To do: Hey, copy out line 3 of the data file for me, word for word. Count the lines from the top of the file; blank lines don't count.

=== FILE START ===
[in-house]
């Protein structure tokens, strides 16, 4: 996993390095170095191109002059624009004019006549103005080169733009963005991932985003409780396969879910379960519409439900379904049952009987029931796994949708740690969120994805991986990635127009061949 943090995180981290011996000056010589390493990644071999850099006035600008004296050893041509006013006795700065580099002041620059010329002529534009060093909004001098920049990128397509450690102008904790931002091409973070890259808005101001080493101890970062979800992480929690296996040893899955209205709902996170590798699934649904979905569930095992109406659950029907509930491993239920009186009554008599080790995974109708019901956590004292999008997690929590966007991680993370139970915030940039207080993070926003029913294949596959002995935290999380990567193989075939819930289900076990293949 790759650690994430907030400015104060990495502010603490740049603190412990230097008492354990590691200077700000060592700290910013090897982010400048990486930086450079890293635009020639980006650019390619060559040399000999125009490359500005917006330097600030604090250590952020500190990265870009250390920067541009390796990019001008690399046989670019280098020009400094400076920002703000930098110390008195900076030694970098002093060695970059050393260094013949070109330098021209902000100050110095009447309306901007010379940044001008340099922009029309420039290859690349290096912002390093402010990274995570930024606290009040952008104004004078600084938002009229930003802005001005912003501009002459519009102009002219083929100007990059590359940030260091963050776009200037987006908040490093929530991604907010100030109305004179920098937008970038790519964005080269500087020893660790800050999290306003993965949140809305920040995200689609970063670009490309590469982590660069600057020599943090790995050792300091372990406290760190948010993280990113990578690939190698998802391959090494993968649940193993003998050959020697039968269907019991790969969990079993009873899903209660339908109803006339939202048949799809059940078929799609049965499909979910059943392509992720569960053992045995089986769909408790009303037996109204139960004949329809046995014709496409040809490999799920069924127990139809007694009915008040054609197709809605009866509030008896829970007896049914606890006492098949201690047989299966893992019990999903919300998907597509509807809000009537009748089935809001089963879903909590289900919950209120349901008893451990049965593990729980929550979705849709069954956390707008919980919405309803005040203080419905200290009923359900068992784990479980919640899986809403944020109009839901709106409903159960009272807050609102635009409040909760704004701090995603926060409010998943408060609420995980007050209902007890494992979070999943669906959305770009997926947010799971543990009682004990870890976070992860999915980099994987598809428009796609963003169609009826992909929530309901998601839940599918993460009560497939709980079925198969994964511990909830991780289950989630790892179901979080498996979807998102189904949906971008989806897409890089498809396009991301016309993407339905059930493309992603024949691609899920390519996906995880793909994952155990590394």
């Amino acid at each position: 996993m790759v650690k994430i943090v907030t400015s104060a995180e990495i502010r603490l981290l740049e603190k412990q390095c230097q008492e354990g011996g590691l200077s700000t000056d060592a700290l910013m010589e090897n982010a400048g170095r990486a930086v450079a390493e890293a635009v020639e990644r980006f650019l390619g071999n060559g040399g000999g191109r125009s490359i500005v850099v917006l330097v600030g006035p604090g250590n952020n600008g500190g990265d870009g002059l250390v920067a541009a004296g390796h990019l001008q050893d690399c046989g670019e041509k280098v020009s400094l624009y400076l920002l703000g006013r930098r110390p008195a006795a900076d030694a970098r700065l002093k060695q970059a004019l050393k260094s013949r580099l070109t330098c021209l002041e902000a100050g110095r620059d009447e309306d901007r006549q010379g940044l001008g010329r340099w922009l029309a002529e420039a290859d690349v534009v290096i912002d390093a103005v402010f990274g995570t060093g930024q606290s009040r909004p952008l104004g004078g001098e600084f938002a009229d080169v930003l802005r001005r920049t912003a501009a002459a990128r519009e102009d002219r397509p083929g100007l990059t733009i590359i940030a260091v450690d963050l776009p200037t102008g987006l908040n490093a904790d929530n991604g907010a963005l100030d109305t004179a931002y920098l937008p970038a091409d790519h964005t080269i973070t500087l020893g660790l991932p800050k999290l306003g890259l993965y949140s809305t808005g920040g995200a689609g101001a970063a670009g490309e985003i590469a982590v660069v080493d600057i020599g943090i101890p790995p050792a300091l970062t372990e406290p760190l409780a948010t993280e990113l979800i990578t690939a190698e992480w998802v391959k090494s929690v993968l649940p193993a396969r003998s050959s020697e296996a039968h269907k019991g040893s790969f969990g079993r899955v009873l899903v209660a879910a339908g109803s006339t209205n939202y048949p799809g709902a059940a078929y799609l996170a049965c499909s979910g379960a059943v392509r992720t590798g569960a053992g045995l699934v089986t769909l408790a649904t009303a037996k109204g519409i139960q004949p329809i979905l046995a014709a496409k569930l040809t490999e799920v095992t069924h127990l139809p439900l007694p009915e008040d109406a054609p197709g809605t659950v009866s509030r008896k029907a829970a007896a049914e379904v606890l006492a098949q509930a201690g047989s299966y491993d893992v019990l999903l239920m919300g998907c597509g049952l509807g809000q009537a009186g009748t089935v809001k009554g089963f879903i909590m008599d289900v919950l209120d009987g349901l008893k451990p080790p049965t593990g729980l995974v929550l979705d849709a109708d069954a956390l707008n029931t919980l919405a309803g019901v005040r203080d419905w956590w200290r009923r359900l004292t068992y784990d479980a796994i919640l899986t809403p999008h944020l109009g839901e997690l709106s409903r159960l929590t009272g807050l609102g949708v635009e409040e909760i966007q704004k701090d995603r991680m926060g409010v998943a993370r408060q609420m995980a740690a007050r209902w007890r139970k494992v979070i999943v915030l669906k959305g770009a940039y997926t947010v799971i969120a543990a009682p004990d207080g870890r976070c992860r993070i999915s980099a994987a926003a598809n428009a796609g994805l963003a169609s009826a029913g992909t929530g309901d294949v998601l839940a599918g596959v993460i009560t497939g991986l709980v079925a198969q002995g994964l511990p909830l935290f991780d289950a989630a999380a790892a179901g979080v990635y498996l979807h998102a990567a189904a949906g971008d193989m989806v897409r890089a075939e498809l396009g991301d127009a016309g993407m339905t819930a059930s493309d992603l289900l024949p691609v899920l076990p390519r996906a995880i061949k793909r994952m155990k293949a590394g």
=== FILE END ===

């Amino acid at each position: 996993m790759v650690k994430i943090v907030t400015s104060a995180e990495i502010r603490l981290l740049e603190k412990q390095c230097q008492e354990g011996g590691l200077s700000t000056d060592a700290l910013m010589e090897n982010a400048g170095r990486a930086v450079a390493e890293a635009v020639e990644r980006f650019l390619g071999n060559g040399g000999g191109r125009s490359i500005v850099v917006l330097v600030g006035p604090g250590n952020n600008g500190g990265d870009g002059l250390v920067a541009a004296g390796h990019l001008q050893d690399c046989g670019e041509k280098v020009s400094l624009y400076l920002l703000g006013r930098r110390p008195a006795a900076d030694a970098r700065l002093k060695q970059a004019l050393k260094s013949r580099l070109t330098c021209l002041e902000a100050g110095r620059d009447e309306d901007r006549q010379g940044l001008g010329r340099w922009l029309a002529e420039a290859d690349v534009v290096i912002d390093a103005v402010f990274g995570t060093g930024q606290s009040r909004p952008l104004g004078g001098e600084f938002a009229d080169v930003l802005r001005r920049t912003a501009a002459a990128r519009e102009d002219r397509p083929g100007l990059t733009i590359i940030a260091v450690d963050l776009p200037t102008g987006l908040n490093a904790d929530n991604g907010a963005l100030d109305t004179a931002y920098l937008p970038a091409d790519h964005t080269i973070t500087l020893g660790l991932p800050k999290l306003g890259l993965y949140s809305t808005g920040g995200a689609g101001a970063a670009g490309e985003i590469a982590v660069v080493d600057i020599g943090i101890p790995p050792a300091l970062t372990e406290p760190l409780a948010t993280e990113l979800i990578t690939a190698e992480w998802v391959k090494s929690v993968l649940p193993a396969r003998s050959s020697e296996a039968h269907k019991g040893s790969f969990g079993r899955v009873l899903v209660a879910a339908g109803s006339t209205n939202y048949p799809g709902a059940a078929y799609l996170a049965c499909s979910g379960a059943v392509r992720t590798g569960a053992g045995l699934v089986t769909l408790a649904t009303a037996k109204g519409i139960q004949p329809i979905l046995a014709a496409k569930l040809t490999e799920v095992t069924h127990l139809p439900l007694p009915e008040d109406a054609p197709g809605t659950v009866s509030r008896k029907a829970a007896a049914e379904v606890l006492a098949q509930a201690g047989s299966y491993d893992v019990l999903l239920m919300g998907c597509g049952l509807g809000q009537a009186g009748t089935v809001k009554g089963f879903i909590m008599d289900v919950l209120d009987g349901l008893k451990p080790p049965t593990g729980l995974v929550l979705d849709a109708d069954a956390l707008n029931t919980l919405a309803g019901v005040r203080d419905w956590w200290r009923r359900l004292t068992y784990d479980a796994i919640l899986t809403p999008h944020l109009g839901e997690l709106s409903r159960l929590t009272g807050l609102g949708v635009e409040e909760i966007q704004k701090d995603r991680m926060g409010v998943a993370r408060q609420m995980a740690a007050r209902w007890r139970k494992v979070i999943v915030l669906k959305g770009a940039y997926t947010v799971i969120a543990a009682p004990d207080g870890r976070c992860r993070i999915s980099a994987a926003a598809n428009a796609g994805l963003a169609s009826a029913g992909t929530g309901d294949v998601l839940a599918g596959v993460i009560t497939g991986l709980v079925a198969q002995g994964l511990p909830l935290f991780d289950a989630a999380a790892a179901g979080v990635y498996l979807h998102a990567a189904a949906g971008d193989m989806v897409r890089a075939e498809l396009g991301d127009a016309g993407m339905t819930a059930s493309d992603l289900l024949p691609v899920l076990p390519r996906a995880i061949k793909r994952m155990k293949a590394g």